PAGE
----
WASHINGTON — A lifelong Washington Nationals fan is getting a huge honor from the team at this weekend’s World Series after WUSA9 profiled his story.
Norman Willis, 95, has been a Nationals fan since the 1920s, called out the ceremonial “Play Ball!” before Game 4 of the World Series at Nationals Park on Saturday night.Willis made the drive up from his assisted living home in Charlottesville with his grandson.
"I couldn't believe it," Norman said when he heard the news.
The family was notified by Nationals team officials in an email on Thursday night after previously sending the Nationals a link of the original story reported by Eric Flack.
“Granddad represents so much more than just baseball,” wrote Norman‘s granddaughter Kelly Ooten in an email to WUSA9 shortly after the family learned the good news.“He carries so many others on his shoulders and this moment celebrates a validation of that energy and hope.”
Norman’s story and love of baseball dates back to the 1920s when Norman was growing up in Northwest D.C.
Norman grew up on V Street in Northwest D.C. listening to Washington Senators games on a transistor radio. The family says it was one of the first transistor radios on Norman's block.
“When I was young, I thought I was going to be a pitcher” Norman recalled. “So, I went in and pitched one inning and they knocked it around so bad I never wanted to pitch again,” he said with a laugh.
Cheering on D.C.’s first baseball team, the Senators, from the bleachers of old Griffith Stadium, Norman would listen to away games on a transistor radio from his family’s house on V Street.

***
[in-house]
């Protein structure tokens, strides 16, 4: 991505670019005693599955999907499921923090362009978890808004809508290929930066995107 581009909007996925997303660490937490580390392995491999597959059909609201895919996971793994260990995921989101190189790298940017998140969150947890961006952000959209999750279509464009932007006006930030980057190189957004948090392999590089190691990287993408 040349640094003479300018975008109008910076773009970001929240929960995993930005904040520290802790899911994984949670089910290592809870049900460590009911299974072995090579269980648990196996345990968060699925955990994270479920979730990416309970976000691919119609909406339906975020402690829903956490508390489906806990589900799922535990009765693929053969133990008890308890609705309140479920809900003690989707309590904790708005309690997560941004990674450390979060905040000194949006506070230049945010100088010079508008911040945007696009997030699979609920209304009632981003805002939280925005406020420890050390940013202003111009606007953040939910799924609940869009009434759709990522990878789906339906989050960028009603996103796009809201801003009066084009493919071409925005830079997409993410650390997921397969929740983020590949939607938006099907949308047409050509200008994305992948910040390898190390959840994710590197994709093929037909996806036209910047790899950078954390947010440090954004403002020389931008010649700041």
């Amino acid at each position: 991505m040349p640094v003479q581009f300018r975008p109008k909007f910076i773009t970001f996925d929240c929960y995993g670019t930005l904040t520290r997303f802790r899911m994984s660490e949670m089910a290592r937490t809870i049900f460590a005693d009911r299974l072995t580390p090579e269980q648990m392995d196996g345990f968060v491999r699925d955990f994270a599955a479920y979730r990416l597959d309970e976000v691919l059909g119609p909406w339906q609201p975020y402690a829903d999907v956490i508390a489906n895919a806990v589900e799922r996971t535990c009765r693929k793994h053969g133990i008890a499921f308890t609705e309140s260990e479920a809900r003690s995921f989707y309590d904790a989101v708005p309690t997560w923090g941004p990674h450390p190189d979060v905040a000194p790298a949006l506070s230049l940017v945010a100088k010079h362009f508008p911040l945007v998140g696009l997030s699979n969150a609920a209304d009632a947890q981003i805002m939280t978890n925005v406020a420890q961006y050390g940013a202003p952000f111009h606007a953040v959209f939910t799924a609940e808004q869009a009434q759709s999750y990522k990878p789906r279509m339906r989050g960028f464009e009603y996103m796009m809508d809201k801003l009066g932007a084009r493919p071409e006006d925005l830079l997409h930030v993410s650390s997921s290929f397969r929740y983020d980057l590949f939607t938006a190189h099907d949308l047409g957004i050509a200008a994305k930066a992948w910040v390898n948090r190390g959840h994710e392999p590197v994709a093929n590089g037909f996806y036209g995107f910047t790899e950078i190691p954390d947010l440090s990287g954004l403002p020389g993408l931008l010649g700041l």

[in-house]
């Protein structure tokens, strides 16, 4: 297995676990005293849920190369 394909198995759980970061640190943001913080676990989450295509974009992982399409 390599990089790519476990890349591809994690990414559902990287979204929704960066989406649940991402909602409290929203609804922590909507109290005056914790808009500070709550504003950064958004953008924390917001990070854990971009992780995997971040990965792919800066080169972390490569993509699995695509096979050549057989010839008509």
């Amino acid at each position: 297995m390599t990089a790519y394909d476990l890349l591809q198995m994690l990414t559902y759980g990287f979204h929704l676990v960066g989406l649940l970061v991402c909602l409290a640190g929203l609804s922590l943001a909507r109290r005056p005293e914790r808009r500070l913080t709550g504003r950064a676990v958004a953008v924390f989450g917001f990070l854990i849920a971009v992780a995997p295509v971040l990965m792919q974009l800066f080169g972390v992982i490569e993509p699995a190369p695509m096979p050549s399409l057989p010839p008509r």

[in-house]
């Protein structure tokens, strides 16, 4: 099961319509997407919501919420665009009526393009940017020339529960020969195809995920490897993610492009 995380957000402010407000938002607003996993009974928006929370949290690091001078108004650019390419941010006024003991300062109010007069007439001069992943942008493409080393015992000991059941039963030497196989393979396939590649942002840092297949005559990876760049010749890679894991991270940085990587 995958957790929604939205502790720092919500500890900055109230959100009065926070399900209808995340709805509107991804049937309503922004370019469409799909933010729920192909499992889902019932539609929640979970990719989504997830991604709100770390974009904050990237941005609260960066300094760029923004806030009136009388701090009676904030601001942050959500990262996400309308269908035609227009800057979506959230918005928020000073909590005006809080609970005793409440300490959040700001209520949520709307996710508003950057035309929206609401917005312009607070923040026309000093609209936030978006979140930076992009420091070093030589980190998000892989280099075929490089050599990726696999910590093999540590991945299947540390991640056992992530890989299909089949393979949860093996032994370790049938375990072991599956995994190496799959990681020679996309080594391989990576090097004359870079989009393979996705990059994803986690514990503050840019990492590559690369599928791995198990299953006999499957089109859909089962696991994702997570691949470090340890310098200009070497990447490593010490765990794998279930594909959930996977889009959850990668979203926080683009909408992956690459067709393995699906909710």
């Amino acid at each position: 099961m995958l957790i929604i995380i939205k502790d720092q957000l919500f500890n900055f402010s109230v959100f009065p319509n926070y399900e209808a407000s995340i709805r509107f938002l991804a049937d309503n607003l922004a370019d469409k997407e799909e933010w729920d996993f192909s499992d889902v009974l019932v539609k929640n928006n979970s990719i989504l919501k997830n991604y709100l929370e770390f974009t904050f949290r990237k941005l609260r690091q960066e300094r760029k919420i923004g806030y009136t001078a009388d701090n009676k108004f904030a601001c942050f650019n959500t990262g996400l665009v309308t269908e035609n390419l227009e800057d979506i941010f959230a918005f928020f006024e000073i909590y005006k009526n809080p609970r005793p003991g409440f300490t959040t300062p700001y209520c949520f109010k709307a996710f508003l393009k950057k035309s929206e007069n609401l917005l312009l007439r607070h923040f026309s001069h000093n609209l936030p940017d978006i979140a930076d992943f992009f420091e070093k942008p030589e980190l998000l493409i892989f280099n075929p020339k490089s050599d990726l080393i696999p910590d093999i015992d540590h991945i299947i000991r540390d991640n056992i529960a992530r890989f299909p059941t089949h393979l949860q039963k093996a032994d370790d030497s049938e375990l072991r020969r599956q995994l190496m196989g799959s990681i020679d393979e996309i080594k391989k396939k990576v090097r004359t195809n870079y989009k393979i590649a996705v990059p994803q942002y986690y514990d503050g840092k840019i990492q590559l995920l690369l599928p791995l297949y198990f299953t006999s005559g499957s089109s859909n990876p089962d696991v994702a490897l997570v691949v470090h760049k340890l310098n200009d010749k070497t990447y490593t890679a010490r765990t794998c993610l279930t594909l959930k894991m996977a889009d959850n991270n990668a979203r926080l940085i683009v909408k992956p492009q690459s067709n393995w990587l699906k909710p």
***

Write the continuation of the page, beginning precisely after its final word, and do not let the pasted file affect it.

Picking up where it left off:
When baseball returned to D.C. 15 years ago, Norman traded in his Senators Blue for Nationals Red. The family said Norman and his wife Frances have been Nationals season ticket holders since baseball returned to D.C, and Norman was even in the stands cheering when the Nats swept the Cardinals to win the NLCS.
"It has fulfilled a dream, the fact that we finally qualified to play this time," Norman said. "It means a lot to me, because I'm running out of time."
Norman's family originally hoped his lifelong love of D.C. baseball will be honored by the Washington Nationals by allowing him to throw out the first pitch before one of the team's World Series games.
Ooten says simply being included in the pregame ceremonies will mean everything to her grandfather.
“His story is one that has impacted our family daily, and now, we are so grateful to share that blessing,” Ooten said. “May we never forget the benefits of faithfully pursuing our passions and to never take for granted the opportunities we have to "Stay in the Fight!"
Norman even got to talk baseball with one of the Washington Senators legends he used to cheer for back in the day, Frank Howard. Howard wrote the forward on a book that Norman authored about the Senators.
The Nationals may not have won the game, but it's not the final score that Norman will remember.
"I never would have expected it," Norman said. "So I thank you for all that you have done."